MC: Oxford were bottom of League One after eight matches, but you now find yourselves in eighth, just one point from the playoffs - what caused that early-season crisis?
GD: That was a start that looks like proving costly. Imagine where even the most average of starts could have put us now!
I was very keen to say that I hadn’t sensed a hangover from the play-off disappointment, but the results said otherwise. The defeat to Wycombe was a crushing blow, not only because we were so close to promotion but because the victory was there for us. Mentally, that must have had an impact. Combine that with a shorter break between seasons than other sides and maybe a slow start was more inevitable than I wanted to accept.
We didn’t get anything quite right early on. I’m not saying we hadn’t got the right pegs in the right holes, but if I tell you our starting right-back now plays as a box-to-box midfielder for Burton, you’ll get the picture.
MC: After winning seven in a row in mid-season, Oxford’s form has been less consistent of late - are you confident The Yellows can make the playoffs once again?
GD: After the miserable start to the campaign, I’m just relieved that this team have managed to fight their way back into the equation. Our defeat to Northampton - in which we were miles off the level required - shows that games against lower positioned sides are not to be taken lightly, but after Friday we have a favourable run until the end of the season.
Beating the lower sides was how we got back into the play-off picture and if we are to get there again, we would need a similarly impressive run. Players are slowly coming back to fitness and last week’s win over Lincoln was a timely boost, but I would take having a chance of the play-offs on the final day.
MC: Oxford manager Karl Robinson has been frequently linked with other jobs away from the Kassam Stadium, is the fanbase concerned that if you do not achieve promotion he could go elsewhere?
GD: I thought his reaction to speculation linking him to the Birmingham job was telling. A sceptic may say that he knew his mate Lee Bowyer was getting the job and he didn’t want to rock the boat, but he spoke very positively about the future at Oxford.
A few days later we began to read of a potential takeover involving current board members, who boast previous ownership of Inter Milan among their credentials. Robinson’s talk of Oxford as a ‘top-30’ side suddenly made more sense. Takeovers can go either way, but the fact that the manager can already talk to those involved and has clearly got wind of the direction the club wants to go in would seem to put us in a good position.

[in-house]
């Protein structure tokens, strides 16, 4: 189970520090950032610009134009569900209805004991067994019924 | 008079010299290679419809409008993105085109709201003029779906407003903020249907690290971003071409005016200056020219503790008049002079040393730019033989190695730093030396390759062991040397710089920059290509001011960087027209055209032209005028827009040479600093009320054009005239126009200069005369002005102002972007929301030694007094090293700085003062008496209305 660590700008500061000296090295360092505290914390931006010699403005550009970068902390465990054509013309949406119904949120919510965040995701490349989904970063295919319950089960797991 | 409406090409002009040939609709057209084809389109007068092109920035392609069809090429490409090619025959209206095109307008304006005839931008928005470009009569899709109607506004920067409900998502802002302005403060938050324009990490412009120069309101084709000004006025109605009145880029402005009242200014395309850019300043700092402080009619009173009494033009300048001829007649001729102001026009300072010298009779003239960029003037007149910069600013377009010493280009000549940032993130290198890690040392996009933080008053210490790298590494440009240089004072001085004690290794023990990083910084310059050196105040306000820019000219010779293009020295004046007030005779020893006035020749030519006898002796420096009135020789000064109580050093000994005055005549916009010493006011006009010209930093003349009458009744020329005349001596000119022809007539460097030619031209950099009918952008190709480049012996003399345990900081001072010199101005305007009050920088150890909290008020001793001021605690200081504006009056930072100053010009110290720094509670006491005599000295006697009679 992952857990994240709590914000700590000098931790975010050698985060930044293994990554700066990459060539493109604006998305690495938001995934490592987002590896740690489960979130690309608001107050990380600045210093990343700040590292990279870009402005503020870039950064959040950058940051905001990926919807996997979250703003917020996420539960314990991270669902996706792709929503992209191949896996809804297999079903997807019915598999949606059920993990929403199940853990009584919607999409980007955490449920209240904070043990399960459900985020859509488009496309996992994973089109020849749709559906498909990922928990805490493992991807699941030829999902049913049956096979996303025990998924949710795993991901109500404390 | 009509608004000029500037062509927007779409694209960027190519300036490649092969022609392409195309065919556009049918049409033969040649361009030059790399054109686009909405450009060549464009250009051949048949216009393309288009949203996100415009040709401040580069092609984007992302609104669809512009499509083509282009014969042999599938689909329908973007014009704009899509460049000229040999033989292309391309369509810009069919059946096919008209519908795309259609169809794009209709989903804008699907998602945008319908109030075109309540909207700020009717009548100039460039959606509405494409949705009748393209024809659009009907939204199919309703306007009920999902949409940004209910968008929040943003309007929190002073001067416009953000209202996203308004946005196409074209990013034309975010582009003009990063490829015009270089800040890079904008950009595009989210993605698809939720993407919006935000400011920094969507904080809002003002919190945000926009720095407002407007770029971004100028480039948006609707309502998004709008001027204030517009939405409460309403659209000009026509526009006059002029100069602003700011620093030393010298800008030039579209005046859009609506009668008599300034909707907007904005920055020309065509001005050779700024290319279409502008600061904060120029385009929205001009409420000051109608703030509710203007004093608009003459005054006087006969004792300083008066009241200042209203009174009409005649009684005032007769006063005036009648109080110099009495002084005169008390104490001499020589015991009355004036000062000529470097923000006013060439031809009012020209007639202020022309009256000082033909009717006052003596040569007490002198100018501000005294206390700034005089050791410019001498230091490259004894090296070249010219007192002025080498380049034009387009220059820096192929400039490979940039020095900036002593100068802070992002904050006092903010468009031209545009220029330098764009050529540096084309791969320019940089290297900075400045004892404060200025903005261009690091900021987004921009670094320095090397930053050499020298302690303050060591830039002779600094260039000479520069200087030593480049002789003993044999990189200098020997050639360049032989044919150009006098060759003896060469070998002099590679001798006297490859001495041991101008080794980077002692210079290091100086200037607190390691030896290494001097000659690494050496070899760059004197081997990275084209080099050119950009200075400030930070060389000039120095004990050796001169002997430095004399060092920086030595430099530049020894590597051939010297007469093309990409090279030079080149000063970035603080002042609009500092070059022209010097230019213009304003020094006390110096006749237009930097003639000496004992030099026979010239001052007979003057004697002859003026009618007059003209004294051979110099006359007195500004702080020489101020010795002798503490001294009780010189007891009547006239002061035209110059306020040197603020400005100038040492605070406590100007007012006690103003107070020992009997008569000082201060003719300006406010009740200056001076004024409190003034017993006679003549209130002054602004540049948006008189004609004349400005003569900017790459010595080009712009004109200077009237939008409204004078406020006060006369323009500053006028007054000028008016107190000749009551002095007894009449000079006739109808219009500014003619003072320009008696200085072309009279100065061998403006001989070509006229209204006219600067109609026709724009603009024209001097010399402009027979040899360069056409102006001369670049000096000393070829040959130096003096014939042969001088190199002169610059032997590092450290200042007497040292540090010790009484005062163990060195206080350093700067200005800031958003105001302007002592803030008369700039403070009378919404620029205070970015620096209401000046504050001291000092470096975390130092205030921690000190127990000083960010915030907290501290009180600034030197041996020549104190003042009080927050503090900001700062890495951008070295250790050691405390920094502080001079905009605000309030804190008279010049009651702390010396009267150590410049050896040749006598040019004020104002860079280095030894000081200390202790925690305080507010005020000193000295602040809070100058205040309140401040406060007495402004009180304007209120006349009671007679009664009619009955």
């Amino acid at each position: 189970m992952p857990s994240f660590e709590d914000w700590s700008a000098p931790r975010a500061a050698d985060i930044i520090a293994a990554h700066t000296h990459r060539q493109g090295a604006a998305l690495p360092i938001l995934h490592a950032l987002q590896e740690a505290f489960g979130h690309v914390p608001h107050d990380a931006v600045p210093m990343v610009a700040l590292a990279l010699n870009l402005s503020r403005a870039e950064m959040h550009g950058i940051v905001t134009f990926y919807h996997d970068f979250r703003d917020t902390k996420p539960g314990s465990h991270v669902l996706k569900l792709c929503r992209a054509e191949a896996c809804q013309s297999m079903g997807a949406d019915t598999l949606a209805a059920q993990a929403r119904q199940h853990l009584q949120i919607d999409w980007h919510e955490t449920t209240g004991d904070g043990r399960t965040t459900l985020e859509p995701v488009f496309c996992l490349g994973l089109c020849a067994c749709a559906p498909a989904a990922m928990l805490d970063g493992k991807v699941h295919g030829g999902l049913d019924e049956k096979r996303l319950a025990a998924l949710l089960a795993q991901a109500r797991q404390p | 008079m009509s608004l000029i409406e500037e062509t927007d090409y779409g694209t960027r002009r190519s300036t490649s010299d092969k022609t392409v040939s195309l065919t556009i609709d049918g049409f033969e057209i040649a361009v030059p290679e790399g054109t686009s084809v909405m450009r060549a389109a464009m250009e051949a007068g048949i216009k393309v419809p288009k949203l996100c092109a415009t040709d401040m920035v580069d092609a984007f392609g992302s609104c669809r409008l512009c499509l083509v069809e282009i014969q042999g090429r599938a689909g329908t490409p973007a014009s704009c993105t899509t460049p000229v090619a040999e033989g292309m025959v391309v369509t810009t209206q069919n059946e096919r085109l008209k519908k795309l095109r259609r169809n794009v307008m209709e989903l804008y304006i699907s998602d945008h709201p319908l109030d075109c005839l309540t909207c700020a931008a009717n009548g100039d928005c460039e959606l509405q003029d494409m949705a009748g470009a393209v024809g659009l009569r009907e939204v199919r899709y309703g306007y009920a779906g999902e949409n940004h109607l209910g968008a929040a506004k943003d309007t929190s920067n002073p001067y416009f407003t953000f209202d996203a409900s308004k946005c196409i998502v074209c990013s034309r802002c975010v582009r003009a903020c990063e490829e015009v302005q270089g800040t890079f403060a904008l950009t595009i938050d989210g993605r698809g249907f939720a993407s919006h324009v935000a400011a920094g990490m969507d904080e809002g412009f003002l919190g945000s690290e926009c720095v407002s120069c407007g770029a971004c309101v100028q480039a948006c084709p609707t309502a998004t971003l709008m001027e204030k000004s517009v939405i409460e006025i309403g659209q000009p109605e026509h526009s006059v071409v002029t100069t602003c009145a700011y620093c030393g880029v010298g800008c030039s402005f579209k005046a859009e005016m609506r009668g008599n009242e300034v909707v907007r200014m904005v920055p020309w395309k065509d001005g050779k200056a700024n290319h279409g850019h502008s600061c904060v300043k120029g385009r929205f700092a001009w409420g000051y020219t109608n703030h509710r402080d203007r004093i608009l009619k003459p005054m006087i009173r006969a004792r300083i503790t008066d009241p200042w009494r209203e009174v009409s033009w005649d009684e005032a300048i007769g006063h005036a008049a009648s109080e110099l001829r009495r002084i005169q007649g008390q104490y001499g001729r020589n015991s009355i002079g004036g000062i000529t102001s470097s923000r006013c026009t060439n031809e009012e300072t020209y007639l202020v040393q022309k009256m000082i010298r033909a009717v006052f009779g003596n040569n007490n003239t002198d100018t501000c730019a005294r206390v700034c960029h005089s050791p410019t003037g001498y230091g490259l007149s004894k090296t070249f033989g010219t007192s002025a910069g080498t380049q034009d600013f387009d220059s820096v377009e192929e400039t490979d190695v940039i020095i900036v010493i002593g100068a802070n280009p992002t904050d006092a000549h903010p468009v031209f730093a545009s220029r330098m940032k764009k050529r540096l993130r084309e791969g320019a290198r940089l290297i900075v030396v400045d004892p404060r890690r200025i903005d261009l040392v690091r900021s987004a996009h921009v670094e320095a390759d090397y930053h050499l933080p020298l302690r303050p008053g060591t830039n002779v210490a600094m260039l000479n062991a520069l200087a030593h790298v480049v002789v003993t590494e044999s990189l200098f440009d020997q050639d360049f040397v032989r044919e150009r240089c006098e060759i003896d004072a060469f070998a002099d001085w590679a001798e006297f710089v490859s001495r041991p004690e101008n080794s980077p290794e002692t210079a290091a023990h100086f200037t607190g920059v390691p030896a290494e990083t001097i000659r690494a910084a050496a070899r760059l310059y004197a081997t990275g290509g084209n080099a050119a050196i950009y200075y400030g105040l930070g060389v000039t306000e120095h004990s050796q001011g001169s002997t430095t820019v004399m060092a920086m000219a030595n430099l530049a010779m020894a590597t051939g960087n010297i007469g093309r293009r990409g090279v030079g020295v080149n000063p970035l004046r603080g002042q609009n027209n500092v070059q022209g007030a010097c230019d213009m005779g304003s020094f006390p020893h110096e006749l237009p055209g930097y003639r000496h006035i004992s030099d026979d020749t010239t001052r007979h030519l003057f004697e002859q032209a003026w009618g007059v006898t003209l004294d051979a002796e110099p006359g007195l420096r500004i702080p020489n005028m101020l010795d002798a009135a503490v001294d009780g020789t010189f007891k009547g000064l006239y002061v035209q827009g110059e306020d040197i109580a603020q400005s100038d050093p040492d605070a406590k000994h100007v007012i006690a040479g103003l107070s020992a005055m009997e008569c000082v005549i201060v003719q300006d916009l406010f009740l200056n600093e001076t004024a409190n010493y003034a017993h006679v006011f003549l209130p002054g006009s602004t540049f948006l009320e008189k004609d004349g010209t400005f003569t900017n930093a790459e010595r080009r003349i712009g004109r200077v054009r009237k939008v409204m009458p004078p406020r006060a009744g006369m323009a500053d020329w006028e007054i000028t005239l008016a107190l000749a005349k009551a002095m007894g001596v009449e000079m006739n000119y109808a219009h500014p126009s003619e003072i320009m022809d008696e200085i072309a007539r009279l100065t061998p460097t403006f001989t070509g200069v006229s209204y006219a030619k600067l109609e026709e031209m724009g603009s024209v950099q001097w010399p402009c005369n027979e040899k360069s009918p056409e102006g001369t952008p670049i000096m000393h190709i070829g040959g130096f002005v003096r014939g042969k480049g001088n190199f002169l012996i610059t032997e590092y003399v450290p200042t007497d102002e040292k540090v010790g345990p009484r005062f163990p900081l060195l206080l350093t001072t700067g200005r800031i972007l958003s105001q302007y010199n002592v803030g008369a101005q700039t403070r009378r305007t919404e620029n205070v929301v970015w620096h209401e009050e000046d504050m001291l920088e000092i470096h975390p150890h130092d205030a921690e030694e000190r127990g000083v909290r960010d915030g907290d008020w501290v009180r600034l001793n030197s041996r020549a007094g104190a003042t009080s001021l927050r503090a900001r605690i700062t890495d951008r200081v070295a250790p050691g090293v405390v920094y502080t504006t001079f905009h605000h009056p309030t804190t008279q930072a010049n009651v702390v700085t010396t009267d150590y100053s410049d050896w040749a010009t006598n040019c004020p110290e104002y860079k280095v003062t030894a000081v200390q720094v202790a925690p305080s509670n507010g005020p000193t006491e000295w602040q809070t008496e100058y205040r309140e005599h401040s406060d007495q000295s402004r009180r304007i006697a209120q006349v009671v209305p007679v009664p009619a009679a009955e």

I think Karl Robinson has done a fantastic job at changing the entire culture of Oxford United and I think his ultimate satisfaction would be Championship football with this club. Hopefully he feels the same way.
MC: Sunderland manager Lee Johnson famously signed then Bristol Rovers striker Matty Taylor for Bristol City, a move which did not work, is he the main man Sunderland need to be wary of, given his excellent goal-scoring record in League One?
GD: My Bristol City supporting friend has referred to this assessment as “very harsh”. I suspect he decided the move worked the moment Bristol Rovers fans found out about it, but I get both sides of the argument!
Either way, Matty’s return to Oxford was very welcome. We all knew he felt that he had unfinished business here and nobody is turning down the chance to have a homegrown natural goalscorer in the side. Taylor actually went 12 league games without a goal recently, but 3 goals in the last 4 games has put him back on track.
What I would say is that strikers are only as good as their supply line, so while Taylor is the most likely to put the ball in the net, one of Brandon Barker and the recently fit James Henry would seem the most likely to give it to him.
MC: 23-year-old Jack Stevens appears to have clinched the goalkeeping spot away from the usual first-choice in Simon Eastwood this season, achieving 11 clean sheets in the process - is he an emerging talent?
GD: It had been a long wait in the wings for Jack Stevens and he has certainly made an impact since getting his opportunity. Simon Eastwood was dropped after a horrible error saw a rare defeat in the derby, but the one and only positive to come from that day was Stevens coming into the side and our form taking off at last.